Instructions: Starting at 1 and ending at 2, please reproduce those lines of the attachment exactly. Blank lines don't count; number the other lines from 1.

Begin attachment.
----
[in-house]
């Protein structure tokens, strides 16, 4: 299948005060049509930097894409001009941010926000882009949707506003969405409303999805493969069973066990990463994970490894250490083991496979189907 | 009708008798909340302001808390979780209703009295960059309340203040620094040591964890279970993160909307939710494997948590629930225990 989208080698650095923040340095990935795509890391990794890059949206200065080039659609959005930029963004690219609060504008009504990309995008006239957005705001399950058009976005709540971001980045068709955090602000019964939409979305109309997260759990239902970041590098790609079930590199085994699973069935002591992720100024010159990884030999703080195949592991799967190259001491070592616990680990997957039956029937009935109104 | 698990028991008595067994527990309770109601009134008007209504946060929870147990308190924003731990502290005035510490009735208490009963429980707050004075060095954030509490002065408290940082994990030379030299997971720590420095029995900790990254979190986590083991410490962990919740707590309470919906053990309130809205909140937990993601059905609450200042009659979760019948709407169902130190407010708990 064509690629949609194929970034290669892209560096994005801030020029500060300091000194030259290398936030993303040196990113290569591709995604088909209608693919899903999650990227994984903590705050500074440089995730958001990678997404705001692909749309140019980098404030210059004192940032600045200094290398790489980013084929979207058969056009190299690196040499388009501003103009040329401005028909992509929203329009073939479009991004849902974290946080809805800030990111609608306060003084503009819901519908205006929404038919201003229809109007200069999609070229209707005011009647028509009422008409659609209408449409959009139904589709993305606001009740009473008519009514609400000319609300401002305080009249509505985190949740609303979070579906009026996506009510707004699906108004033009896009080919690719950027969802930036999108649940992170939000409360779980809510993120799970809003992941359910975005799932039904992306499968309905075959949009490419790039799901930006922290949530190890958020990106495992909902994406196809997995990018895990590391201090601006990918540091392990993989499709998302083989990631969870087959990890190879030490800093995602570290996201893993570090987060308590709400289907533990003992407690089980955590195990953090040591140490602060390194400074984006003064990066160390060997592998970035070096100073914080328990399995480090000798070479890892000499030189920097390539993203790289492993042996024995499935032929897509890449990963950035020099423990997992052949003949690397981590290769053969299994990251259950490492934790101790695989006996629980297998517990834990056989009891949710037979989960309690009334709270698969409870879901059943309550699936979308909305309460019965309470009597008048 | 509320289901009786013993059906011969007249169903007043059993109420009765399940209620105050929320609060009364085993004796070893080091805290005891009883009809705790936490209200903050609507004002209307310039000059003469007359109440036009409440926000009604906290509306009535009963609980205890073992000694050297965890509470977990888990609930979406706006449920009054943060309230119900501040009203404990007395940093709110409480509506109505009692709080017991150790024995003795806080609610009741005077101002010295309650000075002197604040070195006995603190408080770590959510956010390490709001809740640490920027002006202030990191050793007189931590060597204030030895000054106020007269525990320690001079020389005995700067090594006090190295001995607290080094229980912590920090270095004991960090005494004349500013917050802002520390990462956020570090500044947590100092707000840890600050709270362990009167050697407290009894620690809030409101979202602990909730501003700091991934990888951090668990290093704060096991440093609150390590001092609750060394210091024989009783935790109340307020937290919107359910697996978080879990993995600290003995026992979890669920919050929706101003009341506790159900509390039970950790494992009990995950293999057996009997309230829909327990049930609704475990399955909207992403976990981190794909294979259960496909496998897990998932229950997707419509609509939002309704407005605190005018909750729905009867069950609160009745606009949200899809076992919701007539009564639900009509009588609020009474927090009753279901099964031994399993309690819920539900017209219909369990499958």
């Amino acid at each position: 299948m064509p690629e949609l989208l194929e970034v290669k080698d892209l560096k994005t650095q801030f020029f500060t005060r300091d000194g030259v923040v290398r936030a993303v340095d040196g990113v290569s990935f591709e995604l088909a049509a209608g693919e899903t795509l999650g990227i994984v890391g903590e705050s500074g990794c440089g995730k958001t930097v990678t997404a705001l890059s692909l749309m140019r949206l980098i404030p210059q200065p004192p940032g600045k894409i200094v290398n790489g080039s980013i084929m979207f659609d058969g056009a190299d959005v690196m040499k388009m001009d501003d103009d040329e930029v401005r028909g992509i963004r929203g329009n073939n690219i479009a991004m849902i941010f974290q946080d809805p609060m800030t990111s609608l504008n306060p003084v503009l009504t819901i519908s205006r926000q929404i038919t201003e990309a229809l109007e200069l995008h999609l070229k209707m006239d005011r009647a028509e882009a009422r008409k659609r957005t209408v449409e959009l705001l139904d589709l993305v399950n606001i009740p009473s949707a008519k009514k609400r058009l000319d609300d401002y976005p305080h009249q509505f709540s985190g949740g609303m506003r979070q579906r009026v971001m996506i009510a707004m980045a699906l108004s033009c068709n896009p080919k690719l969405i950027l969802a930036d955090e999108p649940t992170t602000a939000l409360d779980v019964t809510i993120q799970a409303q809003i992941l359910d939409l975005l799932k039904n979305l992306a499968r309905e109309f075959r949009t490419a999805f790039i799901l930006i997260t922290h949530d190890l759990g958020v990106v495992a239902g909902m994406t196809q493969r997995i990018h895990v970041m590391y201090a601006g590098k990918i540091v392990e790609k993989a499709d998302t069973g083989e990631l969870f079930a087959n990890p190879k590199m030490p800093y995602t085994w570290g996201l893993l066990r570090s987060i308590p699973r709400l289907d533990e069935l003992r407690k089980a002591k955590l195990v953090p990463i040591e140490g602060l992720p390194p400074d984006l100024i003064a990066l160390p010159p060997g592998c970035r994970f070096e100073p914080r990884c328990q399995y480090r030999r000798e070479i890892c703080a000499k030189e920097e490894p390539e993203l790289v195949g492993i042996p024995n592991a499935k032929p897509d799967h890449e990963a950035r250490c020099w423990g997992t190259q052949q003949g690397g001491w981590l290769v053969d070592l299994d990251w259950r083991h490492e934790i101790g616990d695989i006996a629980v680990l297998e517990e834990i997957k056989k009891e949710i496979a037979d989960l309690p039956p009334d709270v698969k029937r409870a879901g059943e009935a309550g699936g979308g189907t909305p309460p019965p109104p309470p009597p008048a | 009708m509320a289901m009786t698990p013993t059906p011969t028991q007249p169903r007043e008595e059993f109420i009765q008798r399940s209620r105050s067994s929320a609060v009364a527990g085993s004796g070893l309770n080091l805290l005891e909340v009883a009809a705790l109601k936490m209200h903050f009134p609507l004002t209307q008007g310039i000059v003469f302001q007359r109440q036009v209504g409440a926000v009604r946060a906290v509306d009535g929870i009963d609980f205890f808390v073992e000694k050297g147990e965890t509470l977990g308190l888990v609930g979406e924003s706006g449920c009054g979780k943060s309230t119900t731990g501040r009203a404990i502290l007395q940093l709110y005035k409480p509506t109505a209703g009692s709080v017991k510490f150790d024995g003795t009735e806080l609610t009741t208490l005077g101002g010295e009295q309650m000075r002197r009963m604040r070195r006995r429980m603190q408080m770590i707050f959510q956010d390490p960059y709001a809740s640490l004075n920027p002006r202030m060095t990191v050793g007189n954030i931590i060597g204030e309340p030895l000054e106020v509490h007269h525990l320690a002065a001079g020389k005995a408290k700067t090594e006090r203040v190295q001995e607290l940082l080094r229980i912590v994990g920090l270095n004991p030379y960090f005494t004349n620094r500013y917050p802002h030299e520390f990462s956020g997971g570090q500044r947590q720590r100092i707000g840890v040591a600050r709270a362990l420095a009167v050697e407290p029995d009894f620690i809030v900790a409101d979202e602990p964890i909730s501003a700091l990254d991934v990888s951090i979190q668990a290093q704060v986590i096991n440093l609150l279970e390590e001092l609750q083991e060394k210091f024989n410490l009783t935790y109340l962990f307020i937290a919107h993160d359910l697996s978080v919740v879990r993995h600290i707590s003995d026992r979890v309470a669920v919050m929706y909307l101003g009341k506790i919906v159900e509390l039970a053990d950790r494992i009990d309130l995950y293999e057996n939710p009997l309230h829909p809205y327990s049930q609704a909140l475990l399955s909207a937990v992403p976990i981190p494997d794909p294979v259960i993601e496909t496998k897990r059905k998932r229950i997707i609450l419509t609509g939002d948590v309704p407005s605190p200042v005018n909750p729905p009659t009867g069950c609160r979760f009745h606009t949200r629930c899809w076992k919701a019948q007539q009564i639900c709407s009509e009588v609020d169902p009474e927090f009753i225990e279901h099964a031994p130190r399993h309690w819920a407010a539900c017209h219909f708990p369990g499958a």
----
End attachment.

[in-house]
């Protein structure tokens, strides 16, 4: 299948005060049509930097894409001009941010926000882009949707506003969405409303999805493969069973066990990463994970490894250490083991496979189907 | 009708008798909340302001808390979780209703009295960059309340203040620094040591964890279970993160909307939710494997948590629930225990 989208080698650095923040340095990935795509890391990794890059949206200065080039659609959005930029963004690219609060504008009504990309995008006239957005705001399950058009976005709540971001980045068709955090602000019964939409979305109309997260759990239902970041590098790609079930590199085994699973069935002591992720100024010159990884030999703080195949592991799967190259001491070592616990680990997957039956029937009935109104 | 698990028991008595067994527990309770109601009134008007209504946060929870147990308190924003731990502290005035510490009735208490009963429980707050004075060095954030509490002065408290940082994990030379030299997971720590420095029995900790990254979190986590083991410490962990919740707590309470919906053990309130809205909140937990993601059905609450200042009659979760019948709407169902130190407010708990 064509690629949609194929970034290669892209560096994005801030020029500060300091000194030259290398936030993303040196990113290569591709995604088909209608693919899903999650990227994984903590705050500074440089995730958001990678997404705001692909749309140019980098404030210059004192940032600045200094290398790489980013084929979207058969056009190299690196040499388009501003103009040329401005028909992509929203329009073939479009991004849902974290946080809805800030990111609608306060003084503009819901519908205006929404038919201003229809109007200069999609070229209707005011009647028509009422008409659609209408449409959009139904589709993305606001009740009473008519009514609400000319609300401002305080009249509505985190949740609303979070579906009026996506009510707004699906108004033009896009080919690719950027969802930036999108649940992170939000409360779980809510993120799970809003992941359910975005799932039904992306499968309905075959949009490419790039799901930006922290949530190890958020990106495992909902994406196809997995990018895990590391201090601006990918540091392990993989499709998302083989990631969870087959990890190879030490800093995602570290996201893993570090987060308590709400289907533990003992407690089980955590195990953090040591140490602060390194400074984006003064990066160390060997592998970035070096100073914080328990399995480090000798070479890892000499030189920097390539993203790289492993042996024995499935032929897509890449990963950035020099423990997992052949003949690397981590290769053969299994990251259950490492934790101790695989006996629980297998517990834990056989009891949710037979989960309690009334709270698969409870879901059943309550699936979308909305309460019965309470009597008048 | 509320289901009786013993059906011969007249169903007043059993109420009765399940209620105050929320609060009364085993004796070893080091805290005891009883009809705790936490209200903050609507004002209307310039000059003469007359109440036009409440926000009604906290509306009535009963609980205890073992000694050297965890509470977990888990609930979406706006449920009054943060309230119900501040009203404990007395940093709110409480509506109505009692709080017991150790024995003795806080609610009741005077101002010295309650000075002197604040070195006995603190408080770590959510956010390490709001809740640490920027002006202030990191050793007189931590060597204030030895000054106020007269525990320690001079020389005995700067090594006090190295001995607290080094229980912590920090270095004991960090005494004349500013917050802002520390990462956020570090500044947590100092707000840890600050709270362990009167050697407290009894620690809030409101979202602990909730501003700091991934990888951090668990290093704060096991440093609150390590001092609750060394210091024989009783935790109340307020937290919107359910697996978080879990993995600290003995026992979890669920919050929706101003009341506790159900509390039970950790494992009990995950293999057996009997309230829909327990049930609704475990399955909207992403976990981190794909294979259960496909496998897990998932229950997707419509609509939002309704407005605190005018909750729905009867069950609160009745606009949200899809076992919701007539009564639900009509009588609020009474927090009753279901099964031994399993309690819920539900017209219909369990499958």